Thailand's military government has sent thousands of troops and police into central Bangkok and effectively stifled protests against its seizure of power on 22 May.
Protests have been limited to small groups of demonstrators in and around shopping malls.
The military took over after the government of Prime Minister Yingluck Shinawatra had been weakened by months of protests.
The political turmoil pits the Bangkok-based royalist establishment dominated by the military, old-money families and the bureaucracy, against supporters of former telecommunications mogul Thaksin Shinawatra.
Mr Thaksin, who was ousted as premier in a 2006 coup, is the brother of Mr Yingluck and was considered the real power behind her government.
He has chosen to live in exile since fleeing a 2008 conviction for abuse of power.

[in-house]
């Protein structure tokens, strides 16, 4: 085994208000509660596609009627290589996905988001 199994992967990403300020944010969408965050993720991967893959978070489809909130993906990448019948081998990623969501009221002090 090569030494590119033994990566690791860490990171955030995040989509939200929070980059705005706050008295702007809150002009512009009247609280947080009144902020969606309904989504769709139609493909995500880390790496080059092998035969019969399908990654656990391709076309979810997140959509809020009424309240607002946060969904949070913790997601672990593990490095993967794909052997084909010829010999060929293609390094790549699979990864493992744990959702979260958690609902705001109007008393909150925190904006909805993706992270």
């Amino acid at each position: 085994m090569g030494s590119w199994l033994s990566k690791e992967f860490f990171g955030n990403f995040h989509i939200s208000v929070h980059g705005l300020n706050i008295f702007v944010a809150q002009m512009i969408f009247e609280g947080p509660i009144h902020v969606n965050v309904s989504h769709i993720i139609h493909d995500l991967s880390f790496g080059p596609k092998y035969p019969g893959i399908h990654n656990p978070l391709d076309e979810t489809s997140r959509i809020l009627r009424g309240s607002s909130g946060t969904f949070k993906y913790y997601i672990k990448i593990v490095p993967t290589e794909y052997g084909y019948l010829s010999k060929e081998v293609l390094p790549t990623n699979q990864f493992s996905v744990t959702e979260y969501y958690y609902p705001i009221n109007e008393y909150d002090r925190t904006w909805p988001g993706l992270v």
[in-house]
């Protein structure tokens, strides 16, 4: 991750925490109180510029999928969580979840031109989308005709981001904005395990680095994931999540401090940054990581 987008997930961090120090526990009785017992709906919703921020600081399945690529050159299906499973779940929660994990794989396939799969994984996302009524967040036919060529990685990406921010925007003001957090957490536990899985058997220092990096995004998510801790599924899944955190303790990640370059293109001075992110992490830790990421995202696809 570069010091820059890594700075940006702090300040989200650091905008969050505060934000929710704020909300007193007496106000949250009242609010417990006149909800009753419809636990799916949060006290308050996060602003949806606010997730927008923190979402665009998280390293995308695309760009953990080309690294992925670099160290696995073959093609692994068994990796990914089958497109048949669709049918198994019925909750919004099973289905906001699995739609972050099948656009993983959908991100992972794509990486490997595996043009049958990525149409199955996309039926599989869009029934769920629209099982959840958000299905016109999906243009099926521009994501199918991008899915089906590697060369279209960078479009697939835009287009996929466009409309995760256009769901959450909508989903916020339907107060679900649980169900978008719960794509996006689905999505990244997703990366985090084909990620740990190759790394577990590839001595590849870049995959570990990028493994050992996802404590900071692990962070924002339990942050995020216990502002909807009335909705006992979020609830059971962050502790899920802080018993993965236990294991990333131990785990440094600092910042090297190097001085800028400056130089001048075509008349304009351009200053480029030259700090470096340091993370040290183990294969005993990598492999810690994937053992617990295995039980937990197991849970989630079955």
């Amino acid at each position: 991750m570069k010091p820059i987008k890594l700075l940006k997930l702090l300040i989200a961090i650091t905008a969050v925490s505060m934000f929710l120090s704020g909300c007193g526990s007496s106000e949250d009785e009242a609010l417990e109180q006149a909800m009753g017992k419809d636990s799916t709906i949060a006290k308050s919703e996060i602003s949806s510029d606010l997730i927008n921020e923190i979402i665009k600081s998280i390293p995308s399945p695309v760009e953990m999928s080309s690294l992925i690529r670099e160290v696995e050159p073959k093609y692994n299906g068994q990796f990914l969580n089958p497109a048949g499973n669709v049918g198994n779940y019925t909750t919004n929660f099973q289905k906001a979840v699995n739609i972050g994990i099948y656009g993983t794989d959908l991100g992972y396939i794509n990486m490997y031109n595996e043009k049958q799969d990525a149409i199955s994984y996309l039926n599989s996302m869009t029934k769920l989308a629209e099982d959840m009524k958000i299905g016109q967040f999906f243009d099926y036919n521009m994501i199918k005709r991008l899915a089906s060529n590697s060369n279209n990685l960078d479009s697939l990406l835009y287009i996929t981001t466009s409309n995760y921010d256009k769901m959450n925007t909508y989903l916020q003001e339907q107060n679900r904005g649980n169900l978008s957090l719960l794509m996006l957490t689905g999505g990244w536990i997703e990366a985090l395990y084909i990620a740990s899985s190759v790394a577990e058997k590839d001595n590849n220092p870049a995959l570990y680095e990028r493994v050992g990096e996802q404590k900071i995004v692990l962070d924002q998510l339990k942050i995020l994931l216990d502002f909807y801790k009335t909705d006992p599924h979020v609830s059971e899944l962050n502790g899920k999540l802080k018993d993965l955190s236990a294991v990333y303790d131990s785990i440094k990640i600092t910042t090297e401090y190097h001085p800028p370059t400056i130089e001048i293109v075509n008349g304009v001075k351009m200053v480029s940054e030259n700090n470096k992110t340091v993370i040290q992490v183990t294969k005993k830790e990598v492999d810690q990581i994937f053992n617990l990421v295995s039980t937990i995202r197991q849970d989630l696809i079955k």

Since the latest coup, the military has banned political gatherings of five or more people and protests that have taken place in Bangkok have been small and brief.
Deputy police chief, Somyot Poompanmoung, had said that 5,700 police and soldiers would be sent into central Bangkok and rapid deployment units were ready to stop protests that might spring up elsewhere.
Some top-end malls in the Ratchaprasong area chose to close or have reduced opening hours and the operator of the Sky train overhead rail network shut several stations in the central area.
"It's a business centre and we need to protectively avoid any damage if authorities need to break up a gathering," Mr Somyot said.
He adding that mall owners could also find themselves in trouble with the authorities if protests took place on their premises.